Women’s Fiction: Brit Lit
Posted by: Rebecca Vnuk
In the late 1990s, right after Bridget Jones took the world by storm, it seemed everywhere you looked, her pals were crowding the bookshelves as well. Here are some of my personal favorites from the backlist. If you’ve still got some on the shelf, why not dig them out of your fiction collection for a quick display?
What can be worse than having your widowed father marry the blond bombshell from your high school class who used to bully you? This is one of the things that happens to beauty columnist Rebecca Fine in Apocalipstick by Sue Margolis. Along the way she falls in and out of love, deals with a prying Gramma, and scoops a major beauty news scandal.
The Little Lady Agency by Hester Browne is so charming it’s spawned 2 sequels. When Melissa finds herself out of work and bored, she decides to start her own business, lending her skills to single men in need of those tasks only a woman can perform—picking out clothing, buying gifts,going to company parties. To keep her personal and professional lives separate she takes on a new persona and becomes London’s most sought-after bachelorette.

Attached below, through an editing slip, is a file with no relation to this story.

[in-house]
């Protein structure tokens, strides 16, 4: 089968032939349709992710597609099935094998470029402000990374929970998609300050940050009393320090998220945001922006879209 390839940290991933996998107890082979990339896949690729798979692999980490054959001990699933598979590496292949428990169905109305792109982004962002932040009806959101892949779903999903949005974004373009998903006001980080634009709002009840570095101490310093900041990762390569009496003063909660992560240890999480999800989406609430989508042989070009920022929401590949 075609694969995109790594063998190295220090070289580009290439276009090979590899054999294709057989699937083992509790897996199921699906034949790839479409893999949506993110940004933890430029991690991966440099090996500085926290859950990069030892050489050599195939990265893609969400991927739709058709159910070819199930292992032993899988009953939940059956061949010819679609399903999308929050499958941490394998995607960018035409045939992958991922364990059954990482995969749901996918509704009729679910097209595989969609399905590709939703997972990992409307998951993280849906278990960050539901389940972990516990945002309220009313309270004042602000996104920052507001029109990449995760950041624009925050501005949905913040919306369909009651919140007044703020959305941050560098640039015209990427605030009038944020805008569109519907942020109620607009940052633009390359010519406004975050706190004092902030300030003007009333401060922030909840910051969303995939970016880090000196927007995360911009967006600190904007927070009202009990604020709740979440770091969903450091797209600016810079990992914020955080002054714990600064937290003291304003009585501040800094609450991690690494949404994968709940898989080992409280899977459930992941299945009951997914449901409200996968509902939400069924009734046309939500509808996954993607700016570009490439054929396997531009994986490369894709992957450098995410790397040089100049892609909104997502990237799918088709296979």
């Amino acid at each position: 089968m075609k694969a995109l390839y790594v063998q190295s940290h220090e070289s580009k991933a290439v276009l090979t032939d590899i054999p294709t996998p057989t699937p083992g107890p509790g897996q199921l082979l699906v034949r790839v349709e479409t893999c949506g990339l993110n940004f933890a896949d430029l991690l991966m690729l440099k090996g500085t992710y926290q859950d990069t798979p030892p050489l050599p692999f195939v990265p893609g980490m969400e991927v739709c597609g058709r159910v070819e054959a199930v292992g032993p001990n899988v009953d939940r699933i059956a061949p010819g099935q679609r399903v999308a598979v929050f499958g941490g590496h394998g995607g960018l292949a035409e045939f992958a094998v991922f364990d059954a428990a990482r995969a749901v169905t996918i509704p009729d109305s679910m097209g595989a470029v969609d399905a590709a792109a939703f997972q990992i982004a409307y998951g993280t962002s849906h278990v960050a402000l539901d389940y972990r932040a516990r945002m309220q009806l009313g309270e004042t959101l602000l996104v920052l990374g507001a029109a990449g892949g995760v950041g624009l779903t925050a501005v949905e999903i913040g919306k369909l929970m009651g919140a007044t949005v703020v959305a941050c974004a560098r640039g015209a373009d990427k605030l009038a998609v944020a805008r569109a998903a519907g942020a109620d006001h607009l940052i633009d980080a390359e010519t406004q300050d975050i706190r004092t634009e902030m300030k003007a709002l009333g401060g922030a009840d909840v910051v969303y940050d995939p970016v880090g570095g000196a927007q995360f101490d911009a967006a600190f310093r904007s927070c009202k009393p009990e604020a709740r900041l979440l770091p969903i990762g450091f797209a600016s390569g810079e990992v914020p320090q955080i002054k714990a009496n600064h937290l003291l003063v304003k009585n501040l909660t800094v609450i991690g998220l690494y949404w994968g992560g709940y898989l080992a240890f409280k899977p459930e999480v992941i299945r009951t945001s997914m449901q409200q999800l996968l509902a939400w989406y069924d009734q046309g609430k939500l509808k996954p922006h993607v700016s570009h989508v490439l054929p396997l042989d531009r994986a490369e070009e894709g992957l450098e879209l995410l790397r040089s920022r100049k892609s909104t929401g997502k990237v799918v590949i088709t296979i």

Lucy Sullivan is Getting Married is probably one of my favorite Marian Keyes novels. A fortune teller predicts Lucy will be married within a year, but with no romantic prospects in her life, Lucy is pretty skeptical. All of a sudden, she starts meeting all kinds of eligible men… but which one is right for her? Family issues with her alcoholic father complicate her life further.
Those who only know Jane Green’s more recent titles might be surprised to see that her earlier output was sheer chick lit. In Jemima J, overweight and plain Jemima is the office ugly duckling. Desperate to gain the confidence to get to know her cute workmate, she starts off with Internet dating, figuring she can gain some social skills while hiding behind an online persona. When her American online pal wants to meet, she embarks on a rigorous makeover. A delightful look at the cultural differences (and similarities) between America and Great Britain.
In A Married Man by Catherine Alliot, widowed Lucy moves her children from London to Oxford on her in-law’s insistence, to live at the family estate. There, she falls for a married man and has to take stock of her life. Enjoyable characters and a good story round this one out.